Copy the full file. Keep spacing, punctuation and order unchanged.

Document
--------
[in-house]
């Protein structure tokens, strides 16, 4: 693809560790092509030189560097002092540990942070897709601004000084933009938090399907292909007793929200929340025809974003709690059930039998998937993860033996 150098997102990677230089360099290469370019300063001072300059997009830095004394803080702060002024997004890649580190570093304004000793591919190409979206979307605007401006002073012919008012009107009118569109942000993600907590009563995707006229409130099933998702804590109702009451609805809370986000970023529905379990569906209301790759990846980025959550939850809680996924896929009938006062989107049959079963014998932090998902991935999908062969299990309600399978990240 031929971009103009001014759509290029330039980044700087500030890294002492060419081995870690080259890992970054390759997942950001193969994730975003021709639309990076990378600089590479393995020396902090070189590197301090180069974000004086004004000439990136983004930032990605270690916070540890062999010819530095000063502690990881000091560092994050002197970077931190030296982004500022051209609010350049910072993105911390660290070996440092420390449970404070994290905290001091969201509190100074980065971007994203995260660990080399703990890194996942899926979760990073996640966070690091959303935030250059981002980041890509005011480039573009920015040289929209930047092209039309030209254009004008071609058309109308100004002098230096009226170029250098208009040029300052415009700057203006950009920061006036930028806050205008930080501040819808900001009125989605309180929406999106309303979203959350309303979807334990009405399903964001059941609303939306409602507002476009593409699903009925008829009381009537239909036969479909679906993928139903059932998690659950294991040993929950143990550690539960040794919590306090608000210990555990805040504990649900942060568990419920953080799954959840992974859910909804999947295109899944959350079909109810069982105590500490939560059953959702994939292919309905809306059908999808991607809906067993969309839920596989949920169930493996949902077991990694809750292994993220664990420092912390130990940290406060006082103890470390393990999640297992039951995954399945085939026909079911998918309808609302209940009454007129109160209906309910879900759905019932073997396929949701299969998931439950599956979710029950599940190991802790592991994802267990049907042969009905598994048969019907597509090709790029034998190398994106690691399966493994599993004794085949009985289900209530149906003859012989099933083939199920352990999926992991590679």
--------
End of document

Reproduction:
[in-house]
């Protein structure tokens, strides 16, 4: 693809560790092509030189560097002092540990942070897709601004000084933009938090399907292909007793929200929340025809974003709690059930039998998937993860033996 150098997102990677230089360099290469370019300063001072300059997009830095004394803080702060002024997004890649580190570093304004000793591919190409979206979307605007401006002073012919008012009107009118569109942000993600907590009563995707006229409130099933998702804590109702009451609805809370986000970023529905379990569906209301790759990846980025959550939850809680996924896929009938006062989107049959079963014998932090998902991935999908062969299990309600399978990240 031929971009103009001014759509290029330039980044700087500030890294002492060419081995870690080259890992970054390759997942950001193969994730975003021709639309990076990378600089590479393995020396902090070189590197301090180069974000004086004004000439990136983004930032990605270690916070540890062999010819530095000063502690990881000091560092994050002197970077931190030296982004500022051209609010350049910072993105911390660290070996440092420390449970404070994290905290001091969201509190100074980065971007994203995260660990080399703990890194996942899926979760990073996640966070690091959303935030250059981002980041890509005011480039573009920015040289929209930047092209039309030209254009004008071609058309109308100004002098230096009226170029250098208009040029300052415009700057203006950009920061006036930028806050205008930080501040819808900001009125989605309180929406999106309303979203959350309303979807334990009405399903964001059941609303939306409602507002476009593409699903009925008829009381009537239909036969479909679906993928139903059932998690659950294991040993929950143990550690539960040794919590306090608000210990555990805040504990649900942060568990419920953080799954959840992974859910909804999947295109899944959350079909109810069982105590500490939560059953959702994939292919309905809306059908999808991607809906067993969309839920596989949920169930493996949902077991990694809750292994993220664990420092912390130990940290406060006082103890470390393990999640297992039951995954399945085939026909079911998918309808609302209940009454007129109160209906309910879900759905019932073997396929949701299969998931439950599956979710029950599940190991802790592991994802267990049907042969009905598994048969019907597509090709790029034998190398994106690691399966493994599993004794085949009985289900209530149906003859012989099933083939199920352990999926992991590679």